In most cases, you need a license to fish, not to catch. Some areas offer a different license for anglers who agree to follow more strict fishing regulations. However, you still need a license. In order to get a clear picture of the fishing population and pressure, managers need to count and monitor every angler.

Do You Need a License to Fish on Private Property?

Each state has different rules, but in most cases you don’t need a license on private property. In fact, privately owned fishing piers and pay-to-fish rivers and lakes may be covered by a blanket license.

What If You are Fishing Out of State?

Some states have license reciprocity, especially if they share a body of water, but this is not always true. You will most likely need to purchase a license for each state where you fish. Often, an out-of-state license is more expensive than a resident license.

conservation enforcement officer paddles a kayak through a grassy wetland
Conservation officers are out on the water, too. | Photo: Brett Billings, USFWS

Do You Need to Have Your Fishing License On You?

Today’s technology allows you to leave your paper license at home. As long as you have an image or link to your license on your smartphone, you are allowed to fish. However, in many places, anglers are required to display their license at all times. In this case, you’ll need a license holder pinned to your life jacket. If you forget your license, a cell phone photo is a good back up. We recommend you check your local regulations for the fine print.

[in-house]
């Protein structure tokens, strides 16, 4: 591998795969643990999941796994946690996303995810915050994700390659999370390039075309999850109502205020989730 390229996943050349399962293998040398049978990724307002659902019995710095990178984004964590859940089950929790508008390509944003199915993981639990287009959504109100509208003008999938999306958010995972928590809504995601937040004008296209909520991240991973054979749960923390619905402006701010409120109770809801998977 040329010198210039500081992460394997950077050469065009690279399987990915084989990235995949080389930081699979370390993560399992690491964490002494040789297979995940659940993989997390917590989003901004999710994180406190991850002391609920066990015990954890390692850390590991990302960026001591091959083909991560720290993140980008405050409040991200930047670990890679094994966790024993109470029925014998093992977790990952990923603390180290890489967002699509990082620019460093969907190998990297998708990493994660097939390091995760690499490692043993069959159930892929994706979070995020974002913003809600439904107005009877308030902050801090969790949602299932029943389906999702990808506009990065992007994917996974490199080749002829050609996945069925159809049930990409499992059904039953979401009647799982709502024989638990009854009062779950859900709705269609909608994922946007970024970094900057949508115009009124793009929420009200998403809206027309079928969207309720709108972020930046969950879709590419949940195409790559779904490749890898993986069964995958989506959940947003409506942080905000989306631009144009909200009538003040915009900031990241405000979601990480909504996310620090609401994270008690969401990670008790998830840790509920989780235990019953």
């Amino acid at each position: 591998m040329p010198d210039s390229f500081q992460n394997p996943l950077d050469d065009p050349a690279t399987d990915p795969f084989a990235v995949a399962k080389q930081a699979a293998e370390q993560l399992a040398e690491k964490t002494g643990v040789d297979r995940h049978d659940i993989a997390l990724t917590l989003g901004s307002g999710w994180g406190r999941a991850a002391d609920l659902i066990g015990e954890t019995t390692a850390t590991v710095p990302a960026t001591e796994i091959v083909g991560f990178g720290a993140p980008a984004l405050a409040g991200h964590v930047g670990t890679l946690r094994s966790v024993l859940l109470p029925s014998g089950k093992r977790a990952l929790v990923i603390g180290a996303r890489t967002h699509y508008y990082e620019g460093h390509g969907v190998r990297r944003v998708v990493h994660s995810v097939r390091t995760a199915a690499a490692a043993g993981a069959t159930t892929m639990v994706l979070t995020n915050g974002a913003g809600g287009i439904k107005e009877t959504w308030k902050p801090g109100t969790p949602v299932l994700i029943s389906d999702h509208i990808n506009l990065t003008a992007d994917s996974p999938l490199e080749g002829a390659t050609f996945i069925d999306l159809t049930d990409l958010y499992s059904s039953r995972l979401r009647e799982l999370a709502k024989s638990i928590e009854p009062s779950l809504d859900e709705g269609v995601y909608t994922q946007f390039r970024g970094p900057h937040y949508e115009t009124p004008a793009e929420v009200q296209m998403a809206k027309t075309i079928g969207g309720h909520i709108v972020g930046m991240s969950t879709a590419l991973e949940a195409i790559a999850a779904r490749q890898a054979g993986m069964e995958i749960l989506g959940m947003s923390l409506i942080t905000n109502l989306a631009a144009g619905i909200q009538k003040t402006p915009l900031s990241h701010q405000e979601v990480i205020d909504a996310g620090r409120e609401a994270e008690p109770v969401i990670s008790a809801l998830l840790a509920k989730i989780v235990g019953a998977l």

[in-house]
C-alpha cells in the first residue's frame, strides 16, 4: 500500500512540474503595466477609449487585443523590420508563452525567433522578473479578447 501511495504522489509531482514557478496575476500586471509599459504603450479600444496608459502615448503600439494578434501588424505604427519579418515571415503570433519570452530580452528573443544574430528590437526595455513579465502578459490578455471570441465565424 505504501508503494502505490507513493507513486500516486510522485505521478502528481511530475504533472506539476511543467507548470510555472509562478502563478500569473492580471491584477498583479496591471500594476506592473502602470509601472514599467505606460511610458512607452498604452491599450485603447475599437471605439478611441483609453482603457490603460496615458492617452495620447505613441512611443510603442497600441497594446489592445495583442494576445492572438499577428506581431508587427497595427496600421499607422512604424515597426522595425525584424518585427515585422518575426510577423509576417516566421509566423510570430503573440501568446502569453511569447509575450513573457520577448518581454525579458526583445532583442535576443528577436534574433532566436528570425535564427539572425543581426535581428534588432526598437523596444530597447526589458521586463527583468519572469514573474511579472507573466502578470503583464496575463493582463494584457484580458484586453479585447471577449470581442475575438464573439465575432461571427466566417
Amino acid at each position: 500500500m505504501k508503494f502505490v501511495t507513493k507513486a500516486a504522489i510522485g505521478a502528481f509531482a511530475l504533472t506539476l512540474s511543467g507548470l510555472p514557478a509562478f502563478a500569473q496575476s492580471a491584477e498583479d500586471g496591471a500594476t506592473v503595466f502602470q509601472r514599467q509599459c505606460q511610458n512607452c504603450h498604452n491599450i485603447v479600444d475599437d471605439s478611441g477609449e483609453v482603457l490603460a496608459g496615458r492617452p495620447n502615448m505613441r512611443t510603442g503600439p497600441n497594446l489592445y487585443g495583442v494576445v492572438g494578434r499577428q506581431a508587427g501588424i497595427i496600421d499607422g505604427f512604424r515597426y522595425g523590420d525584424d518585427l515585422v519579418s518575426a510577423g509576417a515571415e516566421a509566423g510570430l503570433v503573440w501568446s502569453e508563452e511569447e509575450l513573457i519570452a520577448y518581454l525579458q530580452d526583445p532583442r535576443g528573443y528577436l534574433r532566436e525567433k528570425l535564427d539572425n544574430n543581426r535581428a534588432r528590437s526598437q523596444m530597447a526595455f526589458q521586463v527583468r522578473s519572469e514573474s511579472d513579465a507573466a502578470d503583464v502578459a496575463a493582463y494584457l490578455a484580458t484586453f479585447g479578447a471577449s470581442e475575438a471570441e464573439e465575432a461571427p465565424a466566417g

Can You Go to Jail for Fishing Without a License?

If you get caught fishing without a license, you are looking at a hefty fine and possible revocation of your fishing privileges. Local police, park officers and other law enforcement can check licenses and issue tickets. You may even be required to go to court.

When Can You Fish Without a License?